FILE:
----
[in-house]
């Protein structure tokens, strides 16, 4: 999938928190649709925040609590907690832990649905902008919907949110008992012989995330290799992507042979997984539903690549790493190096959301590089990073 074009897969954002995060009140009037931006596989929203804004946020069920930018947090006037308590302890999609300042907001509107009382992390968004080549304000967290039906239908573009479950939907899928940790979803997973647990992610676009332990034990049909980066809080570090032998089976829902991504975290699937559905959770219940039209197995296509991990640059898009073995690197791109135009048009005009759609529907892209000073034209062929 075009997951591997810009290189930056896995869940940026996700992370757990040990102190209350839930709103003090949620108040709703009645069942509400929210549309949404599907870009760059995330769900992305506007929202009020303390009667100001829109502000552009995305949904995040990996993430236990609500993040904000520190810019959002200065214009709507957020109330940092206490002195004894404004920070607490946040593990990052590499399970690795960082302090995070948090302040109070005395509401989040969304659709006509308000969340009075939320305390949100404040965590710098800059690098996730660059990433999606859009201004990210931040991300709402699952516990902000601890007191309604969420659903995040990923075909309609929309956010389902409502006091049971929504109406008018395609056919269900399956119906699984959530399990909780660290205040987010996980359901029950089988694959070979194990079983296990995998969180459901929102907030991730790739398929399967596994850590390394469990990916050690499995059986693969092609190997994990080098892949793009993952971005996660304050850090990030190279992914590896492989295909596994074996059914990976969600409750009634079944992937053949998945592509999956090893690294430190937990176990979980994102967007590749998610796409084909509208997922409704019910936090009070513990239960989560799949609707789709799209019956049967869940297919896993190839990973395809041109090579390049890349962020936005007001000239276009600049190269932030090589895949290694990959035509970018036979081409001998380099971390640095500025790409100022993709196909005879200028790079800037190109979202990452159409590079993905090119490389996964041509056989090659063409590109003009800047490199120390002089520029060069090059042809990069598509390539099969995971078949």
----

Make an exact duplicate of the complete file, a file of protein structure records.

[in-house]
């Protein structure tokens, strides 16, 4: 999938928190649709925040609590907690832990649905902008919907949110008992012989995330290799992507042979997984539903690549790493190096959301590089990073 074009897969954002995060009140009037931006596989929203804004946020069920930018947090006037308590302890999609300042907001509107009382992390968004080549304000967290039906239908573009479950939907899928940790979803997973647990992610676009332990034990049909980066809080570090032998089976829902991504975290699937559905959770219940039209197995296509991990640059898009073995690197791109135009048009005009759609529907892209000073034209062929 075009997951591997810009290189930056896995869940940026996700992370757990040990102190209350839930709103003090949620108040709703009645069942509400929210549309949404599907870009760059995330769900992305506007929202009020303390009667100001829109502000552009995305949904995040990996993430236990609500993040904000520190810019959002200065214009709507957020109330940092206490002195004894404004920070607490946040593990990052590499399970690795960082302090995070948090302040109070005395509401989040969304659709006509308000969340009075939320305390949100404040965590710098800059690098996730660059990433999606859009201004990210931040991300709402699952516990902000601890007191309604969420659903995040990923075909309609929309956010389902409502006091049971929504109406008018395609056919269900399956119906699984959530399990909780660290205040987010996980359901029950089988694959070979194990079983296990995998969180459901929102907030991730790739398929399967596994850590390394469990990916050690499995059986693969092609190997994990080098892949793009993952971005996660304050850090990030190279992914590896492989295909596994074996059914990976969600409750009634079944992937053949998945592509999956090893690294430190937990176990979980994102967007590749998610796409084909509208997922409704019910936090009070513990239960989560799949609707789709799209019956049967869940297919896993190839990973395809041109090579390049890349962020936005007001000239276009600049190269932030090589895949290694990959035509970018036979081409001998380099971390640095500025790409100022993709196909005879200028790079800037190109979202990452159409590079993905090119490389996964041509056989090659063409590109003009800047490199120390002089520029060069090059042809990069598509390539099969995971078949």